Dr. Kathleen Yaremchuk, head of clinical practice at the Henry Ford Health System in Detroit, saved enough time for doctors to avoid hiring eight more of them, practically with the stroke of a pen, reported Jay Greene in Monday’s issue of Crain’s Detroit Business. The magazine honored her as one of its annual Health Care Heroes.
She stopped sales reps from pharmaceutical and medical device companies from bringing pizza, pens, and samples to butter up the doctors in the system’s seven hospitals and 27 medical centers. She called it an influence-free policy, and it was instituted in January 2007.
My friends who have been helping hospitals like the Henry Ford System’s to bring lean to healthcare already know that sales reps clutter up the place, even dressing in surgical scrubs to hang out in the operating room touting the latest in jazzy gadgets. They know that hospital staff may gravitate to the pizza to the detriment of patient care. They’re aware that the more influential doctors get lunches and dinners in nice restaurants.
Dr. Yaremchuk couldn’t have made this change by herself. It took more people to do some root cause analysis for the issues that made reps so welcome. It had to involve others to create processes for pharmaceutical and device reps to make doctors aware of new products in a more orderly way.
As an example of root cause discovery (asking why), one reason for the popularity of reps bringing in food was that residents had too little time between lectures and hospital duties to get lunch. So the cafeteria added an express lane for doctors to speed them through the lunch line.
To standardize the sales visit process, sales reps must now meet a number of requirements before they can enter the hospital and talk to doctors. They go through a vendor certification course to make certain that they understood health safety procedures and privacy and confidentiality policies. The Crain’s article said 2,000 vendors have since been certified. (2,000! The hospitals might as well have been conference exhibition centers!) Sales reps permitted to enter the operating rooms have to wear black scrubs, not the green ones worn by the doctors.
Sales reps must request appointments with doctors, at least five days ahead of time, via a web-based system. And doctors turn out not to be overly fond of these visits. Only 29% have been accepting the requests, and some have added themselves to a “do not call” list. If the sales reps get in, they have just 15 minutes to make their pitches.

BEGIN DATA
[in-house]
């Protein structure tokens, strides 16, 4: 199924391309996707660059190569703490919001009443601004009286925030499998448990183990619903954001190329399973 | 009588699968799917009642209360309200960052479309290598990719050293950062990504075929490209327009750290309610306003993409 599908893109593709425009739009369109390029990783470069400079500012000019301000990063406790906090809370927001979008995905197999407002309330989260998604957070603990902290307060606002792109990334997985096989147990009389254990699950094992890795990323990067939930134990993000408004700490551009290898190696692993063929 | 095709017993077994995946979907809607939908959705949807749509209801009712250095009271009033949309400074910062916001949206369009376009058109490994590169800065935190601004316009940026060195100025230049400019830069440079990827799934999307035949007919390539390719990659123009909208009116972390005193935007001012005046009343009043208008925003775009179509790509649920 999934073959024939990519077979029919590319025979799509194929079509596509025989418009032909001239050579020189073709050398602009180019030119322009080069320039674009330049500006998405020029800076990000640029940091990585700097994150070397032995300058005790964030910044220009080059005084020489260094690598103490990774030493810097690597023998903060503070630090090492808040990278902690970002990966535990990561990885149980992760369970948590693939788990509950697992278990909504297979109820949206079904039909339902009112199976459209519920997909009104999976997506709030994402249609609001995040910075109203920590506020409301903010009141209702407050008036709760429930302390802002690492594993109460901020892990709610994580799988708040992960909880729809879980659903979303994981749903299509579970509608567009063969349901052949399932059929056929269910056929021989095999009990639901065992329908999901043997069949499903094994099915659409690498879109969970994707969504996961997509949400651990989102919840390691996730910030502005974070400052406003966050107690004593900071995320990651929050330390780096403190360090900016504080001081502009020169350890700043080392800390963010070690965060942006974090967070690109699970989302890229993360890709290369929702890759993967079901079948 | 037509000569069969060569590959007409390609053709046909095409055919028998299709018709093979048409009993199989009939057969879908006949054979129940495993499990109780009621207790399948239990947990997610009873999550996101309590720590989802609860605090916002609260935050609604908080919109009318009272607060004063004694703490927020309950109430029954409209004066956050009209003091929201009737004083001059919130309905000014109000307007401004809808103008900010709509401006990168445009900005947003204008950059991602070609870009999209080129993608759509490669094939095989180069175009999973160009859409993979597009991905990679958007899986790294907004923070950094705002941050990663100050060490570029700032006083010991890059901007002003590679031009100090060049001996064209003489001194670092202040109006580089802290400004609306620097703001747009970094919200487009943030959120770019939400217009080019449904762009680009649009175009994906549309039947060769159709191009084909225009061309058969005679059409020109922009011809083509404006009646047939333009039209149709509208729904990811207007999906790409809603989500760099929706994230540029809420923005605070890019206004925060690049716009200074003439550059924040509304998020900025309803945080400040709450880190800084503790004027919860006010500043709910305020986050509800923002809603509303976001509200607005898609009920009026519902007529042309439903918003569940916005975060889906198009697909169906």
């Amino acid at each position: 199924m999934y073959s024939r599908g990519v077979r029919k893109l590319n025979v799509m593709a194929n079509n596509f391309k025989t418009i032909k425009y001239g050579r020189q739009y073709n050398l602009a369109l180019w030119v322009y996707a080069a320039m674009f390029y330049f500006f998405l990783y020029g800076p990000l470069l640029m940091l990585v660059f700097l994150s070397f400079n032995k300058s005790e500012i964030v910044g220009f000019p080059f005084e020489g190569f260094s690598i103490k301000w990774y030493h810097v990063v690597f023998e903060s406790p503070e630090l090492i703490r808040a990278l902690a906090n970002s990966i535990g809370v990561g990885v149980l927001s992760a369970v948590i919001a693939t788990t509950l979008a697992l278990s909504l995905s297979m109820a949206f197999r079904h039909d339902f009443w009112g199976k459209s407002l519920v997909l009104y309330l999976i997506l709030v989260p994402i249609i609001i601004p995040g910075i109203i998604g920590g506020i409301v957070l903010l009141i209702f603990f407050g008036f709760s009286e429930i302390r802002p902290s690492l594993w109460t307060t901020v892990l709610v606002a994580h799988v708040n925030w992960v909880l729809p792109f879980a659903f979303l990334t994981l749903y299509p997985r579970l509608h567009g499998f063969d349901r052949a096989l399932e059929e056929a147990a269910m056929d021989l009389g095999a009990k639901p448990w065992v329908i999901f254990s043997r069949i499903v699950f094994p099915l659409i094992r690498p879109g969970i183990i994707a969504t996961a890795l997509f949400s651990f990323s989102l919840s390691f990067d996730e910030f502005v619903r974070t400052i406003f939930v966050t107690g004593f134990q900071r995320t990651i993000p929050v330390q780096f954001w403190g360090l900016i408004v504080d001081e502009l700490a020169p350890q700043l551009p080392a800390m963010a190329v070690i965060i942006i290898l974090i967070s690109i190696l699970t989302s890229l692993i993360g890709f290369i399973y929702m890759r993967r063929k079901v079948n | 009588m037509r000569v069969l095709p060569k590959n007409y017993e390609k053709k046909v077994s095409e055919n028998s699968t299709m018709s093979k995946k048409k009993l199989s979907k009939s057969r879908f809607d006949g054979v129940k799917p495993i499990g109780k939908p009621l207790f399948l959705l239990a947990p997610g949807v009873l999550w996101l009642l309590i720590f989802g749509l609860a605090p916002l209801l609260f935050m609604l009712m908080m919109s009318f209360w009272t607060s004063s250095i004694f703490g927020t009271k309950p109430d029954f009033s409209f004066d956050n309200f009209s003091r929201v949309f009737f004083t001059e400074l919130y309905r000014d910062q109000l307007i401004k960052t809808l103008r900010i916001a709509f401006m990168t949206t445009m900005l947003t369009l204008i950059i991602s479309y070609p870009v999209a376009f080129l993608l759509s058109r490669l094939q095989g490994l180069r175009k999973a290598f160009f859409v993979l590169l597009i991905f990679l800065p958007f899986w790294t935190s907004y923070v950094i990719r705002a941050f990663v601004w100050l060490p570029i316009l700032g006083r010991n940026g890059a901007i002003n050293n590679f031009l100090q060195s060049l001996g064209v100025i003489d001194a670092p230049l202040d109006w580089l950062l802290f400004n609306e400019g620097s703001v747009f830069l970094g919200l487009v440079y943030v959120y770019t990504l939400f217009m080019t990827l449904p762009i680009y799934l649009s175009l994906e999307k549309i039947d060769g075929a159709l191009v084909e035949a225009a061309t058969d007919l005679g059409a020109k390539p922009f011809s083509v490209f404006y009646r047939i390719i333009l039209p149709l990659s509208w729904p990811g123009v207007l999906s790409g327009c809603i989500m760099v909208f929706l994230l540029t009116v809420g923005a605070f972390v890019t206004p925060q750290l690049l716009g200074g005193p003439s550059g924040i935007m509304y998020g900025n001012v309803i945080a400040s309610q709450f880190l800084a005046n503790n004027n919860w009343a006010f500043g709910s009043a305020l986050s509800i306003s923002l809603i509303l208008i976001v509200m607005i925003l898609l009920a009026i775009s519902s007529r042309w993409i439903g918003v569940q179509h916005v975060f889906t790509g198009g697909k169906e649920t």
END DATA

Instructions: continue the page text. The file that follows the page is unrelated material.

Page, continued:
The policy was not a fiat from a top-floor management meeting. Dr. Yaremchuk has plenty of knowledge of what goes on at the gemba, the place where services are delivered. In addition to her management responsibilities, she’s chair of the hospital’s clinical otolaryngology department.
Results? The article said the appointment process has freed up time equal to employing eight more doctors. Before the changes, that work of the eight doctors was probably coming from long hours for the doctors who were on staff. “We gave them time,” Yaremchuk told Greene. She said doctors can go home on time, provide more patient care, or do paperwork (which could probably be cut down significantly with some continuous improvement events).
An estimated $10 million has been saved as doctors now prescribe generic drugs 74% of the time, up from 60% in the past. Without sales reps prodding them, they use more tried-and-true medications unless the new ones have been shown to be really more effective.
Not all drug companies were disappointed with the new policy. Those from smaller companies that couldn’t cater lunches or come bearing gifts felt the playing field had been leveled.
It’s a change that took a high-level leader to make. Those in the system were used to the process and didn’t have the interest or power to do it. However, a cadre of lean-thinking hospital staff could make a proposal to a leader who had some commitment to improvement. Dr. Yaremchuk regularly shares her story with hospital CEOs who are interested. Even if your CEO won’t go to one of her lectures or visit Detroit to meet her, would he or she be willing to video-conference her into a management meeting? It might be an hour that sparks a big change.
Image credit: Crain's Detroit Business